Regarding the NYT Brain Imaging Article
> 10/19/2005 3:51:01 PM

"The field of psychiatry has suffered during the technologicalrevolution from an inability to give biological definition to itsvarious syndromes.  Treatment s for the most part have beendiscovered through serendipity and applied through empirical trial anderror.  At times, the field of psychiatry has appeared to fightprogress to preserve the image of analytic purity.  Nevertheless,the past 25 years has seen the emergence of psychiatry into a viable,healthy field of medicine.  Perhaps, as in all transition, thependulum of biological research has swung too far.  This couldonly be explained by recognizing that psychiatry in the early 20thcentury devoted its exclusive attention to refining analytictechnique.  There can be no justification for eitherextreme.  Psychiatry must ultimately incorporate itself intomodern technological revolution but should not do this at the expenseor disregard of its analytic tools."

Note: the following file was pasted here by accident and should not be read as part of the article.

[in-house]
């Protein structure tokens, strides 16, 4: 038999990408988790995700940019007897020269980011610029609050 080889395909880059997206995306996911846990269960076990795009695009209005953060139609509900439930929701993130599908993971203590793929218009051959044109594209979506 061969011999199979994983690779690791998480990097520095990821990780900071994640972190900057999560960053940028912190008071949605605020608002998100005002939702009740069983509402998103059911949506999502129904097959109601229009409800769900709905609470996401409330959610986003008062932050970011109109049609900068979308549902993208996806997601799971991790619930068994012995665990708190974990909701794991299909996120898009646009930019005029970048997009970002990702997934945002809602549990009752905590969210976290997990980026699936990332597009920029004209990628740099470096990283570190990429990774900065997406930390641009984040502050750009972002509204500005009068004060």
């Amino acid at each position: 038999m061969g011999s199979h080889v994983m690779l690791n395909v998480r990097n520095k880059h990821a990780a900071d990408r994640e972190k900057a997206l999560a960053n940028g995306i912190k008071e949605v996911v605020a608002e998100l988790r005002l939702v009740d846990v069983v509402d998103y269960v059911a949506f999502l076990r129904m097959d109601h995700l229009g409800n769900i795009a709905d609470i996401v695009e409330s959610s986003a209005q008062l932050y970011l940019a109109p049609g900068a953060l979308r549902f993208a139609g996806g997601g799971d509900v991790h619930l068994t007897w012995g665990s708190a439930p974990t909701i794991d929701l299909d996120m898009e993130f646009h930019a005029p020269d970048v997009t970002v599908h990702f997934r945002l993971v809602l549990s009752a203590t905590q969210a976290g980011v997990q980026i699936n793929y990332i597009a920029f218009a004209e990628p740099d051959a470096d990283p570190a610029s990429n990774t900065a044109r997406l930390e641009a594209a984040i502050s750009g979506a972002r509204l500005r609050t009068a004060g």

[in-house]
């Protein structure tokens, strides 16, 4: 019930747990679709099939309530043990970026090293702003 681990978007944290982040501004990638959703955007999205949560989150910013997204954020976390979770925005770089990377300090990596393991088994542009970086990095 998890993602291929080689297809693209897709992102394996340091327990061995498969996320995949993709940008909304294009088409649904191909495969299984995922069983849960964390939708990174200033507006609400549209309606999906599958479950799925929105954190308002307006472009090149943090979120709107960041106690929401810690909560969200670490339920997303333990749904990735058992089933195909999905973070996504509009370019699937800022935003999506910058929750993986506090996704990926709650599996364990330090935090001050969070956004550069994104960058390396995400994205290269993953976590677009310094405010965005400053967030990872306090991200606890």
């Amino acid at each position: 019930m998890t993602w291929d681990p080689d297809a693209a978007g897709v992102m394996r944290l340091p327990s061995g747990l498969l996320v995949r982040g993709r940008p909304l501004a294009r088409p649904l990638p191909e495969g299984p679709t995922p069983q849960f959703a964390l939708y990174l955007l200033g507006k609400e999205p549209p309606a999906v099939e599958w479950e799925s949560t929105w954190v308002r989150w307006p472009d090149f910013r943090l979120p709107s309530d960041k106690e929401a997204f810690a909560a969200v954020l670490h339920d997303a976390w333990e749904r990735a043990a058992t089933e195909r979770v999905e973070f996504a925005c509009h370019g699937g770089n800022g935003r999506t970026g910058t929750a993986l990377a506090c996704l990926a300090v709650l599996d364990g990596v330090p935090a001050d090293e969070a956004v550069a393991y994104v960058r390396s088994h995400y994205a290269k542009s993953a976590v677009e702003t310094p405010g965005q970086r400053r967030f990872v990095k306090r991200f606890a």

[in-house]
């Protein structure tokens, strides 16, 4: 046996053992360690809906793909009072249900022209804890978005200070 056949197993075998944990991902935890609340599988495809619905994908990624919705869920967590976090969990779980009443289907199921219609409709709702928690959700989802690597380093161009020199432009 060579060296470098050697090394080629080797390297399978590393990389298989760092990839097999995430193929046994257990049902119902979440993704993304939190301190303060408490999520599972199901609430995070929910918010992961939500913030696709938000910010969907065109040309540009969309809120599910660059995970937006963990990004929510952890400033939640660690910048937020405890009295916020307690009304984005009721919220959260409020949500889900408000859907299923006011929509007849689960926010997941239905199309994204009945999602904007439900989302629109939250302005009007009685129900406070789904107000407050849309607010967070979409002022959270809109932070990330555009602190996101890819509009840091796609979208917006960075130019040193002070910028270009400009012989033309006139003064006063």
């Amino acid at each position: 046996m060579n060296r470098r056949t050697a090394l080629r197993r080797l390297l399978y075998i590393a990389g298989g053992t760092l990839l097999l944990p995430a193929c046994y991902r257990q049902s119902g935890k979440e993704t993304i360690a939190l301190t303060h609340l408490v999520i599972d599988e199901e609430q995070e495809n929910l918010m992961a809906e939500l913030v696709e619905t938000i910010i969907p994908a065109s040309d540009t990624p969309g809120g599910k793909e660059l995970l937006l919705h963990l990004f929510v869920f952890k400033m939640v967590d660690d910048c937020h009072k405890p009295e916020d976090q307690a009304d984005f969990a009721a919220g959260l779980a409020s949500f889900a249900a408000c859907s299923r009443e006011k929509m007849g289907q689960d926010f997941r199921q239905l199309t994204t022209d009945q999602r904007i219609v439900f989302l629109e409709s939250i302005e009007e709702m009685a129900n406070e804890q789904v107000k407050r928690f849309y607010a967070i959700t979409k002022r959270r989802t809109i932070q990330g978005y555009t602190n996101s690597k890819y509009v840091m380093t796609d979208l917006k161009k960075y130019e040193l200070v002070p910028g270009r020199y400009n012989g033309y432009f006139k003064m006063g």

I wrote those words a little over 18 years ago.  At the time MRIand PET technologies were already providing doctors with amazing newinsights into the workings of the human mind.  But as withanything in science, the next great discovery is always more difficultthan the one that came before it.  While there may yet belimitations to the information from MRI and PET readouts, there is nodoubt that given time and the proper amount of funding a breakthroughmay be right around the corner.  However, as I said back in 1986,we must never lose sight of the analytic tools which still provide usour best opportunity for proper treatment.

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